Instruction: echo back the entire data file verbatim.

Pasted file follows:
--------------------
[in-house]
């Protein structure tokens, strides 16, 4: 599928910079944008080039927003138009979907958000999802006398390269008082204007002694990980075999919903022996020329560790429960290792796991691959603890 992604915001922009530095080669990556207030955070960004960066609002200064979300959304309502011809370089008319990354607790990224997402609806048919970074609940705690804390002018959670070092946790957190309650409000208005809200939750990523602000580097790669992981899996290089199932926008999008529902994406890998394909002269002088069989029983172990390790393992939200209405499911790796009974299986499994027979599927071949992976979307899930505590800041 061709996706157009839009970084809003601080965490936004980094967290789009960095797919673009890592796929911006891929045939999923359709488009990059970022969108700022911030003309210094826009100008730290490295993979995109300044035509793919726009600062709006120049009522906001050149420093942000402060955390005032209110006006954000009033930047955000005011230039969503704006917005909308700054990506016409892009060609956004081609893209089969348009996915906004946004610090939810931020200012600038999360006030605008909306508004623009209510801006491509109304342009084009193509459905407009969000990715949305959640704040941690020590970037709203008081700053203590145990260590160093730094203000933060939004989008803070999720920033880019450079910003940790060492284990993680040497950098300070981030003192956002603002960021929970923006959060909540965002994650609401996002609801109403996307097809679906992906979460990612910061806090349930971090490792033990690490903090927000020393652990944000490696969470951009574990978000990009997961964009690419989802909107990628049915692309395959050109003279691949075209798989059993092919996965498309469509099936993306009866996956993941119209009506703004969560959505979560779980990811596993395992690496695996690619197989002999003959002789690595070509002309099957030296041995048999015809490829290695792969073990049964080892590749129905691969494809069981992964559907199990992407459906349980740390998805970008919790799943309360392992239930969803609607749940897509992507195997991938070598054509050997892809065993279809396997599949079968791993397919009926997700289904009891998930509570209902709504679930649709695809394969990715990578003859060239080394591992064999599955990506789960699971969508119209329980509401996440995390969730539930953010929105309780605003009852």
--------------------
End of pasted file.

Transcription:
[in-house]
């Protein structure tokens, strides 16, 4: 599928910079944008080039927003138009979907958000999802006398390269008082204007002694990980075999919903022996020329560790429960290792796991691959603890 992604915001922009530095080669990556207030955070960004960066609002200064979300959304309502011809370089008319990354607790990224997402609806048919970074609940705690804390002018959670070092946790957190309650409000208005809200939750990523602000580097790669992981899996290089199932926008999008529902994406890998394909002269002088069989029983172990390790393992939200209405499911790796009974299986499994027979599927071949992976979307899930505590800041 061709996706157009839009970084809003601080965490936004980094967290789009960095797919673009890592796929911006891929045939999923359709488009990059970022969108700022911030003309210094826009100008730290490295993979995109300044035509793919726009600062709006120049009522906001050149420093942000402060955390005032209110006006954000009033930047955000005011230039969503704006917005909308700054990506016409892009060609956004081609893209089969348009996915906004946004610090939810931020200012600038999360006030605008909306508004623009209510801006491509109304342009084009193509459905407009969000990715949305959640704040941690020590970037709203008081700053203590145990260590160093730094203000933060939004989008803070999720920033880019450079910003940790060492284990993680040497950098300070981030003192956002603002960021929970923006959060909540965002994650609401996002609801109403996307097809679906992906979460990612910061806090349930971090490792033990690490903090927000020393652990944000490696969470951009574990978000990009997961964009690419989802909107990628049915692309395959050109003279691949075209798989059993092919996965498309469509099936993306009866996956993941119209009506703004969560959505979560779980990811596993395992690496695996690619197989002999003959002789690595070509002309099957030296041995048999015809490829290695792969073990049964080892590749129905691969494809069981992964559907199990992407459906349980740390998805970008919790799943309360392992239930969803609607749940897509992507195997991938070598054509050997892809065993279809396997599949079968791993397919009926997700289904009891998930509570209902709504679930649709695809394969990715990578003859060239080394591992064999599955990506789960699971969508119209329980509401996440995390969730539930953010929105309780605003009852």